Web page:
Choices are a) accept free health care that others have paid for with some sort of gratitude b) pay for private health care and select level of care required. c) return to home country of Romania and take chances there.

Ha. Unfortunately none of your choices apply. This isn't a public/private healthcare issue, nor is it an "ungrateful foreigners coming over here and then complaining about our healthcare" issue.

Epidurals are available on the NHS for any woman who wants one.

This is about an NHS midwife's failure to carry out what midwives say is their job: to act as an advocate for women in hospital, make sure they are fully informed about their choices, and support them in the choice that they make.

Roger Thornhill said...

katy: make sure they are fully informed about their choices, and support them in the choice that they make.

Is it possible some midwives might be reading this as: make sure you are fully informed (told) about their (the midwives') choices, and support them (each other - as in other midwives) in the choice that they (the midwives) make (on your behalf).

Mark Wadsworth said...

Katy (in reply to your question), my Mrs read all the books and talked to midwives and doctors and stuff, they all said that there are risks involved (yeah, shoving a needle into your spine, of course it's risky) and they reminded her of this again before she consented, whether she had to sign anything I can't remember.

I posted my reservations about the particular midwife on another thread recently.

Katy Newton said...

Incidentally, Haddock, my friend has been working and paying tax in this country since she arrived here five years ago and is now naturalised. Her taxes now fund the NHS considerably more than the made-in-Britain pondlife which lives in a house paid for by you, me and her, and hasn't got off its arse except to pocket its dole money, also paid for by you, me and her, once a week for the last thirty years.

I have no patience with anyone who wants to try and twist this into immigrant-bashing, really.

Katy Newton said...

Mark - my friend hasn't seen a doctor. That's the problem. I have no doubt that a doctor would have talked it through with her properly and left it up to her.

PhD scientist said...

Mark the anaesthetist is dead right

- It is nothing whatsoever to do with the midwives whether the woman wants an epidural. It is down to the woman, advised by the relevant health care bod (an anaesthetist), and backed by her partner/ supporter(s) (the moral support) to make the decision.

Sadly, some midwives (not all) pull this crap, either through prejudice ("women should suffer"), or obstruction / jobsworth-ery ("you can't have one unless you've been pre-selected"), or ignorance / misunderstanding ("it makes it more likely you'll need an assisted delivery" - an urban legend not well supported by actual evidence), or sometimes just through sheer laziness (just about to go off shift and don't want to hang around / middle of night and about to have cup of tea / don't feel like finding the anaesthetist etc etc).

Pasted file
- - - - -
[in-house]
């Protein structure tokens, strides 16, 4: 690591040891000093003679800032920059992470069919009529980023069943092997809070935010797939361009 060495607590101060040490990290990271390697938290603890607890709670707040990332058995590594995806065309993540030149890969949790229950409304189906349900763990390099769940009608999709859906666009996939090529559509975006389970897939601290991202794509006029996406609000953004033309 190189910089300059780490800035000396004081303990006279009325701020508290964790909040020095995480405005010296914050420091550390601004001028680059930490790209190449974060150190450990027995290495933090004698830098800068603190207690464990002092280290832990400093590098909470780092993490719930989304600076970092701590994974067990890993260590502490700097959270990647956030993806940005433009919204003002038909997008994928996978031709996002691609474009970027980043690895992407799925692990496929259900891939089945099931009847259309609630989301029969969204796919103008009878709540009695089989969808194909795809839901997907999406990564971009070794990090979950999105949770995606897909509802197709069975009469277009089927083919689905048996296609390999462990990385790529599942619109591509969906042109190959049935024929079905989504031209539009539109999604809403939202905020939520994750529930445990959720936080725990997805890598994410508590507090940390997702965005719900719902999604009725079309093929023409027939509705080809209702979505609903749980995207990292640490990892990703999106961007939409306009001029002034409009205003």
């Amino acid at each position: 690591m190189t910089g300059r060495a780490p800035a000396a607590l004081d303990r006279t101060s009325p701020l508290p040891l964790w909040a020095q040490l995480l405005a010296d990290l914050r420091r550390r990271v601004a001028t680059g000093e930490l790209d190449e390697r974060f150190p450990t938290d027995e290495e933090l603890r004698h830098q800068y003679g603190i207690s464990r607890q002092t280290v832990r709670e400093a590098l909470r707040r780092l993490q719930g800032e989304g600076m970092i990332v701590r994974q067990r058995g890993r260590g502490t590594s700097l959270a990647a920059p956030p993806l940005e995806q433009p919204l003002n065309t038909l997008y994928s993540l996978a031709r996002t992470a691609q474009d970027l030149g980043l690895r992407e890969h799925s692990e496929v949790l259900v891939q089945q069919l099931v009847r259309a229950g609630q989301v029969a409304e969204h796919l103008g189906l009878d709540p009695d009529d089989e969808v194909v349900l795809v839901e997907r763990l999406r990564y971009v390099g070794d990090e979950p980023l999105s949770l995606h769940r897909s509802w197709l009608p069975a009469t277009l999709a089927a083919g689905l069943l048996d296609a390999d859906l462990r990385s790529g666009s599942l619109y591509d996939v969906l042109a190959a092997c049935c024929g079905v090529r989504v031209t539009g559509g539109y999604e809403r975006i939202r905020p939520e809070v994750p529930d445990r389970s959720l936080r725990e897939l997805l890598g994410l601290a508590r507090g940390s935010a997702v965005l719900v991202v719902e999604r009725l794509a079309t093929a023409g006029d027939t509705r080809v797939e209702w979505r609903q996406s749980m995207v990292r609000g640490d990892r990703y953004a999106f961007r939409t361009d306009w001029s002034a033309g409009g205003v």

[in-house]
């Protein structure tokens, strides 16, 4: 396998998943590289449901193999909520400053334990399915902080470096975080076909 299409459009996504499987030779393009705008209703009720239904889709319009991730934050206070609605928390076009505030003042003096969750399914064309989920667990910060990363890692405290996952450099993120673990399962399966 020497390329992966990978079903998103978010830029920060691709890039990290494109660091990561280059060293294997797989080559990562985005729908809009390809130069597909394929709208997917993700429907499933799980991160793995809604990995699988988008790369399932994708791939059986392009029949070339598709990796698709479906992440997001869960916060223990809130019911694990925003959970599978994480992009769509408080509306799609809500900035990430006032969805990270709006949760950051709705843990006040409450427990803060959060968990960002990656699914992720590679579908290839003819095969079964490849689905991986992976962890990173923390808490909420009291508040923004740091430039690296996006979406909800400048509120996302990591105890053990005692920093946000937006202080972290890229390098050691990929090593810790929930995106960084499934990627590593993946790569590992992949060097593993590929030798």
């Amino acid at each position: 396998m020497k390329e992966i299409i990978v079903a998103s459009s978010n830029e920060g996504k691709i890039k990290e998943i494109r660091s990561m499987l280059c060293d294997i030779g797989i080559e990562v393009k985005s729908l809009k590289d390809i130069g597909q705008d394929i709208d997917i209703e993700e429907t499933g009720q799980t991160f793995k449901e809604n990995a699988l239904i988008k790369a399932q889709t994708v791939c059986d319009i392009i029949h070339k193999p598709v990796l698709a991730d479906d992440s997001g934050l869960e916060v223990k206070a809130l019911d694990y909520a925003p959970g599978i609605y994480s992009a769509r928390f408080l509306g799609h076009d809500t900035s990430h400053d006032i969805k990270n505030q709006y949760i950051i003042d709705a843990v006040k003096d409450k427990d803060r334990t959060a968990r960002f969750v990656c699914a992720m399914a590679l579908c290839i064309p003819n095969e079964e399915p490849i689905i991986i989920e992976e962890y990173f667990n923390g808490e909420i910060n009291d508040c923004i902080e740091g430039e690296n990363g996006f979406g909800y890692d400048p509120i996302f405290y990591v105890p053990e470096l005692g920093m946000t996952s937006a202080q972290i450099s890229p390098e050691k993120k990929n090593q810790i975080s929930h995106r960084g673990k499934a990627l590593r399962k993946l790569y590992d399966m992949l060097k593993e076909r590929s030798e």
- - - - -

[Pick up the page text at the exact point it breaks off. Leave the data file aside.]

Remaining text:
It is also sometimes a stock response the first time the woman asks ("because every labouring woman asks for an epidural at least once, and they don't all really mean it at the time").

The trick is to get ASSERTIVE AND VOCAL and INSIST on seeing the on-call anaesthetist to discuss pain control NOW.

So it shouldn't happen like this, but it does on occasion. You just have to not let them fob you off. I can just about understand the "first time they might not mean it" line, but it only works if they are good at judging who really DOES mean it (jury out on that one) and also on them being sensible enough to ask people again "how is the pain? Do you need help with it?", and also on them appreciating that some people don't understand that if you didn't get one now, you can change your mind an hour later.

But for them to do what you describe to a clearly frightened woman in pain and with English language difficulties is appalling. She should lodge a formal complaint, if you ask me.

*sigh* One of those scenarios Dr Crippen likes to comment on where assertive middle-class people get a better deal from healthcare as they are prepared to push for it (no pun intended), and also tend to look to the people being lazy/silly like the kind of annoying folk who really WILL complain formally / trigger an investigation.

My other half, who used to put in epidurals for the delivery unit, needed an epidural putting in at 3 am the night she had our first. The maternity ward midwife was a bit reluctant (Catholic belief in suffering plus added laziness, we suspect). The Missus was on her own but being (i) a doctor (ii) an anaesthetist and (iii) fairly fierce, she knew to tell the midwife firmly to stop p*ssing her about and get the duty anaesthetist pronto, which did the trick

PhD scientist said...


Sorry, re-reading the post see she is still 1 wk out. My misunderstanding.

Anyway, she should take an assertive friend (Like Katy?) with her to the hospital and INSIST on talking to someone about pain control when she books in.

Based on our experiences, inc. my wife's time working on the maternity unit, midwife-led births are great IF you get a good midwife.